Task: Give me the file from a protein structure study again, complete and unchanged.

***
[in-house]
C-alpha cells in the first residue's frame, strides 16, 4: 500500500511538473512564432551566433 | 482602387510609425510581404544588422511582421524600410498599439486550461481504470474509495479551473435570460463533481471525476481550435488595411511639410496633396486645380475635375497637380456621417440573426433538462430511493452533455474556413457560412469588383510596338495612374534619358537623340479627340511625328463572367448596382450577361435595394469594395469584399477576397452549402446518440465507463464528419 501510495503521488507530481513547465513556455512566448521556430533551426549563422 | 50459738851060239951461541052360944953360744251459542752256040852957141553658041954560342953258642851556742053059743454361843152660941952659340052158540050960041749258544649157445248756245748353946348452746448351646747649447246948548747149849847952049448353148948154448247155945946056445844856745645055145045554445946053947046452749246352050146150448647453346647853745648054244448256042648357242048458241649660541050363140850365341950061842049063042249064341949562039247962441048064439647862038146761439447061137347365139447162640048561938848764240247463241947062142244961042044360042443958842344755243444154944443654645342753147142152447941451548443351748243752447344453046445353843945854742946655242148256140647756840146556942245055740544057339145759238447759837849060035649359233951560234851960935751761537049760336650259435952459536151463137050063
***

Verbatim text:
[in-house]
C-alpha cells in the first residue's frame, strides 16, 4: 500500500511538473512564432551566433 | 482602387510609425510581404544588422511582421524600410498599439486550461481504470474509495479551473435570460463533481471525476481550435488595411511639410496633396486645380475635375497637380456621417440573426433538462430511493452533455474556413457560412469588383510596338495612374534619358537623340479627340511625328463572367448596382450577361435595394469594395469584399477576397452549402446518440465507463464528419 501510495503521488507530481513547465513556455512566448521556430533551426549563422 | 50459738851060239951461541052360944953360744251459542752256040852957141553658041954560342953258642851556742053059743454361843152660941952659340052158540050960041749258544649157445248756245748353946348452746448351646747649447246948548747149849847952049448353148948154448247155945946056445844856745645055145045554445946053947046452749246352050146150448647453346647853745648054244448256042648357242048458241649660541050363140850365341950061842049063042249064341949562039247962441048064439647862038146761439447061137347365139447162640048561938848764240247463241947062142244961042044360042443958842344755243444154944443654645342753147142152447941451548443351748243752447344453046445353843945854742946655242148256140647756840146556942245055740544057339145759238447759837849060035649359233951560234851960935751761537049760336650259435952459536151463137050063